This is the subhead for the blog post
In the past few months, you may have noticed that some ads on Google have extended headlines; these ads are called Expanded Text Ads, and Google released them from beta today. In this post, we’ll talk about how the ads are different; what our early testing results showed; and how to leverage best practices we’ve learned from working with these for months before rollout.
An earlier version of extended headlines appeared when advertisers wrote a Description Line 1 that ended in a period, question mark, or exclamation mark. Google then pulled that line into the headline, making it more prominent in search results.
More recently, in phased roll-outs, Google added in a second headline, which took the place of that extension without taking away from the description line. In addition to a second headline, the description copy will have a limit of 80 characters, instead of a combined 70 from Description Line 1 and 2 in standard text ads. The two headlines themselves will also be longer – 30 characters each. If you count just the headlines and description, the new ads will be Tweet-length (140 characters) – 47% longer than standard text ads.
In addition to the ad copy length itself, Google is getting rid of the display URL as we know it and replacing it with 2 “paths” that will be tacked on to the end of the landing page domain name, which is auto-populated based on the final URL.
For example: www.domain.com/(path1)/(path2)
Here’s a quick breakdown of the new fields and character limits:
- Ad State (paused or enabled)
- Customer ID
- Ad Group
- Headline 1 (30)
- Headline 2 (30)
- Description (80)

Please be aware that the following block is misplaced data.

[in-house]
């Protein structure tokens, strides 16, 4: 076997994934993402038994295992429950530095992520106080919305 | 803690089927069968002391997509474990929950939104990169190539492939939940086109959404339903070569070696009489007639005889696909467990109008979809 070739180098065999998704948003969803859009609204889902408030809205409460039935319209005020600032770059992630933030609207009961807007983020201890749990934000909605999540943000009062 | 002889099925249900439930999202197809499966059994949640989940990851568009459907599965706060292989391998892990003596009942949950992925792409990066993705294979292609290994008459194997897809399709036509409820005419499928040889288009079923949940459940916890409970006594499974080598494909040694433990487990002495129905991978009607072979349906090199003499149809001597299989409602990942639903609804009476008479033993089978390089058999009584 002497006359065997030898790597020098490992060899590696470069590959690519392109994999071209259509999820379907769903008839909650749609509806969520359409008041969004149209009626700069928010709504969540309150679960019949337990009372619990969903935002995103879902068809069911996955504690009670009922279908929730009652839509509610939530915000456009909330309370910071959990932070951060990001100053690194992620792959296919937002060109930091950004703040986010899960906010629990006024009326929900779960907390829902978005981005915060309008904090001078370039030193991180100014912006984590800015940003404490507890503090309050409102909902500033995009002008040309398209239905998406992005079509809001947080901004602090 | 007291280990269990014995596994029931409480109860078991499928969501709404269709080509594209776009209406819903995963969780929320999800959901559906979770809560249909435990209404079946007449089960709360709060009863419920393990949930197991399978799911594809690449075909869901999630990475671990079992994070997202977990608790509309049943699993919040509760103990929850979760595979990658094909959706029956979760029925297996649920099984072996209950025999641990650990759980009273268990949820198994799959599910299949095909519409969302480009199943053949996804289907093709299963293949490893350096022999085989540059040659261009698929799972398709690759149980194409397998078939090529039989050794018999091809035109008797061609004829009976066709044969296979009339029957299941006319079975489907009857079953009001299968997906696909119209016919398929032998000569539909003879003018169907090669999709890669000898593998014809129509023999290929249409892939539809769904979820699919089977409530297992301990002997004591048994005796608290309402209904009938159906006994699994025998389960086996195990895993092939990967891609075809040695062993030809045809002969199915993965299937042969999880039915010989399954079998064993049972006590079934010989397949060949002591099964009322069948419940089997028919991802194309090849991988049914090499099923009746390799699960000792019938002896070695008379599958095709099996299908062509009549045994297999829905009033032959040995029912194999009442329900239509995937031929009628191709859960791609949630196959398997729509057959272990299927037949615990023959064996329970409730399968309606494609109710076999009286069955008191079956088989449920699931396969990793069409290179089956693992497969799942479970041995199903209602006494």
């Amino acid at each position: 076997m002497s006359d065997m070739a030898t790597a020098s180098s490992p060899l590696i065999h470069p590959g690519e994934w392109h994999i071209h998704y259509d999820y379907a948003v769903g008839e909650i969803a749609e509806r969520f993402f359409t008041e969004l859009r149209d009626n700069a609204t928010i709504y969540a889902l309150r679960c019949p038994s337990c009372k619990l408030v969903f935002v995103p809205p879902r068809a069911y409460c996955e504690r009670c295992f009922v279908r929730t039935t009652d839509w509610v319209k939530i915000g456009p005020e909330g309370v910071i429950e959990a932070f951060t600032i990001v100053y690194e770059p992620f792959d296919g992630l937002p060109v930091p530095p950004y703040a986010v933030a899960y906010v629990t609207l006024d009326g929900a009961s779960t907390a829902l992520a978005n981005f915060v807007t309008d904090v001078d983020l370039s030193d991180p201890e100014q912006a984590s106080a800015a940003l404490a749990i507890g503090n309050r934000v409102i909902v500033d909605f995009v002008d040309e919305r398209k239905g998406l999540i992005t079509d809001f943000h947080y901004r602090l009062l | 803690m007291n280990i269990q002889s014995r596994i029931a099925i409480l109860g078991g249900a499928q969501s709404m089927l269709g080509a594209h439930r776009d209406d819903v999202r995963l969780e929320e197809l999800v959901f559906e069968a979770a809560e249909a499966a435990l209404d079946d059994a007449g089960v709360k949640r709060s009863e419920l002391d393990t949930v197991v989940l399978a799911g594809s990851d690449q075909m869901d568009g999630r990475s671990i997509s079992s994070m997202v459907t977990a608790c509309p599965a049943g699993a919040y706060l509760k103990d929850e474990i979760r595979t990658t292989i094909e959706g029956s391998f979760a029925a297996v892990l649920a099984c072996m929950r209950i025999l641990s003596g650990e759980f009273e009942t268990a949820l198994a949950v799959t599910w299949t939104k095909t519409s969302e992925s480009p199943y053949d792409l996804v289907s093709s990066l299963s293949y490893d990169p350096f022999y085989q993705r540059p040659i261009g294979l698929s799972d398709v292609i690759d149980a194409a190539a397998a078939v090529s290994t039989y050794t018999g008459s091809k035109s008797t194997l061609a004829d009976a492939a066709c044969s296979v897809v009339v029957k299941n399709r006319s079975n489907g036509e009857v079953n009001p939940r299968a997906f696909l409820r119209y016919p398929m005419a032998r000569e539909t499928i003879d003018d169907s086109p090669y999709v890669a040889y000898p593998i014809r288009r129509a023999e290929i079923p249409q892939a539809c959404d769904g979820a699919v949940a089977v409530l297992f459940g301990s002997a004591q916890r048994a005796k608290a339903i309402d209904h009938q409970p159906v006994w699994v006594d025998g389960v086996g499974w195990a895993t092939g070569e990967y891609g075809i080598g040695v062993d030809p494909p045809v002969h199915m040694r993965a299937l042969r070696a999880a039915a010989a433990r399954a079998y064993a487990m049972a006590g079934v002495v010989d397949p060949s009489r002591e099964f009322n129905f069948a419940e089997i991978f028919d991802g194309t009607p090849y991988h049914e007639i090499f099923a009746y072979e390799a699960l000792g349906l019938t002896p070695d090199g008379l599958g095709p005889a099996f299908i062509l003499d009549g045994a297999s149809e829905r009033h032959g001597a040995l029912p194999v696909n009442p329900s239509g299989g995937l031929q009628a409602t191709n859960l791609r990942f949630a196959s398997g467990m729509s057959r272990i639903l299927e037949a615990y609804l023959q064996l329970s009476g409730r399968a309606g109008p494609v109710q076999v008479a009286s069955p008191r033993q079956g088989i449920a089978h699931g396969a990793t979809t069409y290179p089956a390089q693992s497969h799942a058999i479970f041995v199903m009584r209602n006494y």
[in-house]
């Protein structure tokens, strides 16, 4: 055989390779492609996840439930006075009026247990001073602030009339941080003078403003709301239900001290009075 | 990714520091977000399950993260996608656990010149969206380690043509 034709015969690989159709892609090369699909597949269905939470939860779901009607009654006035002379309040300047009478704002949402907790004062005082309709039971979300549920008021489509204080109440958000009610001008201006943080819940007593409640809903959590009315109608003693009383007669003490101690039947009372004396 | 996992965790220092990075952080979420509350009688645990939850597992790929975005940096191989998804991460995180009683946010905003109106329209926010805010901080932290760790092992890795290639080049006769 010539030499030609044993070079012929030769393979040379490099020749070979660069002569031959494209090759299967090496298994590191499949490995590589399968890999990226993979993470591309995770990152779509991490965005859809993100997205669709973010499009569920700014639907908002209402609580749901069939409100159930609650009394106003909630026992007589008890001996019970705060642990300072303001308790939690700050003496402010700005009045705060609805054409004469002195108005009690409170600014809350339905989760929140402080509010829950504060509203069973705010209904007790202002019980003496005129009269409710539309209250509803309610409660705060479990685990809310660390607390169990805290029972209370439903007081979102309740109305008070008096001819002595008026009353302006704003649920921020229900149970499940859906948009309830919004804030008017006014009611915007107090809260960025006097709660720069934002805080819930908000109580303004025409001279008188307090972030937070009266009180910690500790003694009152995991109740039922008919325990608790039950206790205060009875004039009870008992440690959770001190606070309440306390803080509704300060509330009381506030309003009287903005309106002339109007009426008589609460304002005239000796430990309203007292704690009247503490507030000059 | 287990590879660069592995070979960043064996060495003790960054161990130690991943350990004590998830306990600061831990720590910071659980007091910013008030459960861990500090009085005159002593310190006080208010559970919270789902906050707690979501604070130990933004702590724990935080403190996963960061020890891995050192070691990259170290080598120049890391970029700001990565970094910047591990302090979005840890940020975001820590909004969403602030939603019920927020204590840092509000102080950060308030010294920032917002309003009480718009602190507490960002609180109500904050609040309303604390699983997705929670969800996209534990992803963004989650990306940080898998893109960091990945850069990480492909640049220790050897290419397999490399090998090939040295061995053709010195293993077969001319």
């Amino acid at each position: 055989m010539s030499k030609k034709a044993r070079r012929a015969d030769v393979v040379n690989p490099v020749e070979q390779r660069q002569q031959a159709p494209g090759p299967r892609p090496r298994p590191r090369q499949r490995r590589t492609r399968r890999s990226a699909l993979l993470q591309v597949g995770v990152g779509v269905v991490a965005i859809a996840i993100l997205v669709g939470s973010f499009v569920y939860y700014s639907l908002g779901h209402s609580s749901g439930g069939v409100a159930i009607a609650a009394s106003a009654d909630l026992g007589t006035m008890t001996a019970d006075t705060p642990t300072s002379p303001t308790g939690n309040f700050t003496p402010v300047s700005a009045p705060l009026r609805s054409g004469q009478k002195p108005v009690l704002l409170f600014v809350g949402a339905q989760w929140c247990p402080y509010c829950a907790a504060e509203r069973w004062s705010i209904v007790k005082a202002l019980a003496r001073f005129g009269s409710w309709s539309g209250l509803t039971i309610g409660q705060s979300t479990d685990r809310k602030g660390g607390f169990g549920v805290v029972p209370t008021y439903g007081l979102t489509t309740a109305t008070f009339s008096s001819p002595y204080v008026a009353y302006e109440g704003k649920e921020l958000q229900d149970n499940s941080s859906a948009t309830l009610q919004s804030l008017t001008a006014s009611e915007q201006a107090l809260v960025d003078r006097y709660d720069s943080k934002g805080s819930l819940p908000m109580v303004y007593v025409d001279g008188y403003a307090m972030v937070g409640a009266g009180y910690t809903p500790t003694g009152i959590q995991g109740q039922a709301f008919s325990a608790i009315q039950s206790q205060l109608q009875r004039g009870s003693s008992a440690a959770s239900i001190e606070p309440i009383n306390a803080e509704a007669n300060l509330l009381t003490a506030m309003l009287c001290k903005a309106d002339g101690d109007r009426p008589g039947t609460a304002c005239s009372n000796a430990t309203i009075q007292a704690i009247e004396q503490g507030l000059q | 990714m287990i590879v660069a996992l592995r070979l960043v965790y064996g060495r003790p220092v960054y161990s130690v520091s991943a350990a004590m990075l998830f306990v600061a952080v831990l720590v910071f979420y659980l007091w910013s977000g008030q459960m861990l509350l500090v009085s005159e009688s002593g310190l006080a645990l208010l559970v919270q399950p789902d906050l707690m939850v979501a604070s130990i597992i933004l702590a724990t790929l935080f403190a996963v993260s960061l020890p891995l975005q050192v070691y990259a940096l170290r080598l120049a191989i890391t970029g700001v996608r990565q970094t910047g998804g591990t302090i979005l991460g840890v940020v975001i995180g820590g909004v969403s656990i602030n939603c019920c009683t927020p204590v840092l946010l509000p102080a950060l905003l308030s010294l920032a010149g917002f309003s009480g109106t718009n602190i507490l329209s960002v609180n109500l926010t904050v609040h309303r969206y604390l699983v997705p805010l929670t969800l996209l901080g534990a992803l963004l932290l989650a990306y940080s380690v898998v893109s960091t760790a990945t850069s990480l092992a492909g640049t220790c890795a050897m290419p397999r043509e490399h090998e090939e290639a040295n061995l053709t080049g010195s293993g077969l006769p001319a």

- Path 1 (15)
- Path 2 (15)
- Final URL
- Mobile Final URL (if applicable)
- Tracking Template (if applicable)
- Custom Parameter (if applicable)
Obviously, there are clear advantages for advertisers. With a higher character limit and the description lines consolidated, you’ll no longer need to think about splitting the description into two parts to take advantage of the extended headline. There’s also much more room to highlight features, offers, and services. Another important opportunity is that advertisers can incorporate more of their brand’s voice within the ad messaging so that their ads would stand out more; in the past, it was difficult to distinguish between all of the ads on the search results page.
Some quick notes/caveats: bulk upload is available through the UI only, and Google is truncating Headline 2s if you use up the full 60 characters. Be sure to test and QA (as always) before setting live.
Results and testing
In their testing, Google said they saw a significant CTR lift with the expanded text ads. However, it’s important to test the expanded text ads against your existing standard ads as a baseline.
At 3Q, one of our first attempts with expanded text ads for one client actually showed a lower CTR. Full disclosure: we kept our original headlines and tacked on a generic headline 2 that described the client’s main product. However, we tried a second time by tailoring the second headline to the keyword (which we already do for the original headline) and realized a CTR lift. That being said, we were one of the early advertisers opted in, so it’s difficult to say if that CTR lift will continue once the expanded text ads are rolled out to everyone.
Early best practices
To prepare for the rollout, here are a few tips for writing copy that will take advantage of the new expanded format:
- Keep your old headline in either the first or second, and use the other to highlight a special offer or feature that used to be in the description line. Some advertisers choose to use one of the headlines to add a question, or hook, that addresses a potential customer’s pain point.
- Use the description to expand on the special offer or feature, or incorporate more language from the landing page. This will both improve Quality Score (by providing a better match between the ad and landing page, and thus a better user experience) and help your brand stand out.
- Customize Path 1 and 2 to the keyword and use words that describe the type of landing page. A few examples:
There is a lot of opportunity with Google’s new ad format, but keep in mind, it’s always important to test each element. Like we saw with one of our clients, our initial tests did not show improved CTR until we retested new second headlines.